Thursday, January 28, 2010

Testing A Theory

When I bought (leased) new car, I chose a manual transmission for one simple reason: it's what we've been driving for a while. Devoted partner's car is a manual, when we visit our European friends we rent manuals. The last time I drove an automatic was in Arizona last year and it felt weird for the entire 10 minute drive.

But there was a nagging in the back of my head: are you really going to be ok driving this in less than optimal conditions. Stalling out is, to some extent, going to happen from time to time, and I'm proud when a month goes by in which I do not stall, but our driveway is, well, an enormous hill. Yes, we live in one of those houses that you reach by descent and it is not a gentle incline. So day one of pulling out of the driveway, I worried if I would reach the top. Fortunately, my fears were groundless. I actually did remember how to get up a hill, start on a hill, etc.

This morning, though was different. Five minutes after devoted partner left the house, he called from his mobile to tell me the conditions were bad. Really bad. All of a sudden, my driveway was no mere hill, but an icy deathtrap in my head. Devoted partner advised I attempt no additional hills on my way to the train station which is damn near impossible since the train station is altitudinally lower than my house. So, now I'm freaked out, and for one very good reason: I have never driven a manual car in the snow. After all, what kinds of sickos take vacations TO snowy places? Yes, in college, I drove in snow, but those were automatics, and I recall an especially rewarding skid on a blissfully empty suburban street in the college van.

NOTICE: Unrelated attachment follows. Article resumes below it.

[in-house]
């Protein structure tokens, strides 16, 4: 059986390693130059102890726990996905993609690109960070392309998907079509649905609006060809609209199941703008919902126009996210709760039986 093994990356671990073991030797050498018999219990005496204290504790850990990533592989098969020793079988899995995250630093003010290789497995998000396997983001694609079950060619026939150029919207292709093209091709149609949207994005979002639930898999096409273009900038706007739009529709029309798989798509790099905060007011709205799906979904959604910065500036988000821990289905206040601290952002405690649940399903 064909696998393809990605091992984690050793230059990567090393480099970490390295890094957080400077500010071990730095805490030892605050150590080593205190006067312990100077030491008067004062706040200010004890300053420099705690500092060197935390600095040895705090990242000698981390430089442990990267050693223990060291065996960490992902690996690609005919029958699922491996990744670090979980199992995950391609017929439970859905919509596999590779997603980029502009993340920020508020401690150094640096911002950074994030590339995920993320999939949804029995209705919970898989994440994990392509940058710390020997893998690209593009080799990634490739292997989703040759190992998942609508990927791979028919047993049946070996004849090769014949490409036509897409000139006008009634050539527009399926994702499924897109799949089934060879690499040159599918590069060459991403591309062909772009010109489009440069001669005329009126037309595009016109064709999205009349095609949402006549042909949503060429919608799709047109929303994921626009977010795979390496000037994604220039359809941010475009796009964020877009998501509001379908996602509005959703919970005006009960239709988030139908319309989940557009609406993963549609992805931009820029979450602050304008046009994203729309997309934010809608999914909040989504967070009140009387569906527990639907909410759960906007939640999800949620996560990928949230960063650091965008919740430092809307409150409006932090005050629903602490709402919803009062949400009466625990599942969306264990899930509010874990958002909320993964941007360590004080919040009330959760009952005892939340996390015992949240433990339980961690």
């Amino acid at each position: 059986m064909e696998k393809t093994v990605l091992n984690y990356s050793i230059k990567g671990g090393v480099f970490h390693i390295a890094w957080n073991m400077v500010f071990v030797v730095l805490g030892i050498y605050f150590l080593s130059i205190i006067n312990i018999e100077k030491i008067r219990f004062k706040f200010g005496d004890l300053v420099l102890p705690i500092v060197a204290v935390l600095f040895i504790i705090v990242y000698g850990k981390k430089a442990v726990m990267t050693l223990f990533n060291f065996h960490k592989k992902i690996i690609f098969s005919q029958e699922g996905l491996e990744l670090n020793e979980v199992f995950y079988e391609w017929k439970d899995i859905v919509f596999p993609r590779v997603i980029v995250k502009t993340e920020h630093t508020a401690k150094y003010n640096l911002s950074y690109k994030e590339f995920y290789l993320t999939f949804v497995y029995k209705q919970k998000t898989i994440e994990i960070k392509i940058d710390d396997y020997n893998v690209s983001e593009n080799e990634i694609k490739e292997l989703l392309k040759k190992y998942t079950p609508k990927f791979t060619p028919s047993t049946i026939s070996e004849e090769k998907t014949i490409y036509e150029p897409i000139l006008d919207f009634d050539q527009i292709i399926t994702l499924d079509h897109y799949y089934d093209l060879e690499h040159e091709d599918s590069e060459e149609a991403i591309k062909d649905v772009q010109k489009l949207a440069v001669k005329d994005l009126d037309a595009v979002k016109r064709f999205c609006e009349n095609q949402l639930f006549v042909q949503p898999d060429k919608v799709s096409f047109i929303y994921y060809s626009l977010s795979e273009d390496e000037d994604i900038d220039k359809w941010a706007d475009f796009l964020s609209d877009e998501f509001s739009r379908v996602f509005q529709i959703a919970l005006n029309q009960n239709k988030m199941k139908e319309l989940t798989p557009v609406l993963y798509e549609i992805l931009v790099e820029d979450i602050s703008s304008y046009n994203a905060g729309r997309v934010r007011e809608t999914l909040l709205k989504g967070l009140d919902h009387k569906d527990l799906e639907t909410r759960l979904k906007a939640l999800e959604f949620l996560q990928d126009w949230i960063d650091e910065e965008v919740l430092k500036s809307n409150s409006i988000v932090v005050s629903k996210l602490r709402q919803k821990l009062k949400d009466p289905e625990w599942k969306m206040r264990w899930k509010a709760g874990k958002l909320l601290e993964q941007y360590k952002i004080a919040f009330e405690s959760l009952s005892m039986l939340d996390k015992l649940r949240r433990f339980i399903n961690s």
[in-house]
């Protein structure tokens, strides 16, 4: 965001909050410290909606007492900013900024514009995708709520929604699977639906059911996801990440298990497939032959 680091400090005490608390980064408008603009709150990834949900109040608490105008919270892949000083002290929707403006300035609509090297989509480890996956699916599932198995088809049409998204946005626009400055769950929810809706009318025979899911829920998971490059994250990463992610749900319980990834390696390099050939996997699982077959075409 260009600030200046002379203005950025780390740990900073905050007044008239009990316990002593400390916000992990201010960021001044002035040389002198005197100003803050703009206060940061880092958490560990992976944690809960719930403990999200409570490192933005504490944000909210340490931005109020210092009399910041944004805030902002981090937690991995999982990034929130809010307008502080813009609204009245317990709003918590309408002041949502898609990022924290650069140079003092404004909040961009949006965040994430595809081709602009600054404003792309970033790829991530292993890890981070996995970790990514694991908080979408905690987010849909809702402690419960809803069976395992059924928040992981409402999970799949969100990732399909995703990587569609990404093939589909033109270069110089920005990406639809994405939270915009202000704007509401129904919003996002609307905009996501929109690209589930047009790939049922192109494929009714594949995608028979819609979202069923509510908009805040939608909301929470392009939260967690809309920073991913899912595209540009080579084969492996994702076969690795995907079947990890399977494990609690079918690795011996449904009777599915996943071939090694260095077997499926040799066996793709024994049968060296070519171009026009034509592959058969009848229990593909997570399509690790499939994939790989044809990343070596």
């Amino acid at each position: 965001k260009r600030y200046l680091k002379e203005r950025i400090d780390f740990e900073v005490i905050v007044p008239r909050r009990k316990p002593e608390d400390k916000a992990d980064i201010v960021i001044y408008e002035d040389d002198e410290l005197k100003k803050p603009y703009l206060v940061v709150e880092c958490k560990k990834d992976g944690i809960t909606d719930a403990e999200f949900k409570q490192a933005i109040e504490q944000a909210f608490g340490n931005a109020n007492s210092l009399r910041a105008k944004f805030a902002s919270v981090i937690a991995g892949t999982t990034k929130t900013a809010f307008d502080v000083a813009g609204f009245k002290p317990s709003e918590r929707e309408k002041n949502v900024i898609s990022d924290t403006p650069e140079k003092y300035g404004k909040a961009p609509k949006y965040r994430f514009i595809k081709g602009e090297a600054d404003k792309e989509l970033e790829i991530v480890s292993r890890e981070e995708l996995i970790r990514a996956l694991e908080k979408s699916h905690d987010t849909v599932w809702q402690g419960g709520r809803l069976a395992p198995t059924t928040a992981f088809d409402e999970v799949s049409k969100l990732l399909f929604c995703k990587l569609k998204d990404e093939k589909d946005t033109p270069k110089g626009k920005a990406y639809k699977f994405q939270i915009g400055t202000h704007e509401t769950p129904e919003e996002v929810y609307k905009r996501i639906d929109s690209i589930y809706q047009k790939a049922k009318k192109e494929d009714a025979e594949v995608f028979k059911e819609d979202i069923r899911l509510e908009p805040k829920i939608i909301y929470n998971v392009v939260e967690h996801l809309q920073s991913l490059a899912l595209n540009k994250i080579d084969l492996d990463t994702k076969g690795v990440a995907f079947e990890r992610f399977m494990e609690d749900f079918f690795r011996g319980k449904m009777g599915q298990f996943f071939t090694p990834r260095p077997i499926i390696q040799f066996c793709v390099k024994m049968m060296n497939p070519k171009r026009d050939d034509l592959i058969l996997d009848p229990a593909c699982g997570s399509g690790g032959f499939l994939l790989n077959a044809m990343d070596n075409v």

But, this probably won't be the last time I wake up to a snowstorm and I did have to get to work, so I psyched myself up and got in the car. The driveway was the worst mostly because my anti-lock brakes made a hell of a racket as they complained about the lack of traction. But once at the top of the driveway, even as I gingerly progressed in 2nd gear throughout the neighborhood, it didn't FEEL bad. The nerves were worse than the reality.

Which made me draw the conclusion that I do, after all, know how to drive. It is true, I didn't get my license until I was 19, and I drove pretty much never until we graduated and spent a summer driving. So even though I've been driving, sometimes by myself in foreign countries, for well over ten years, there was always the nagging suspicion that I was faking it. In some ways, I guess, getting the technically harder to drive car was a way of verifying if, indeed, I could drive.

Which I can.

Which is good because I have to get home this evening as well, and you just know everything's going to be ice by then.

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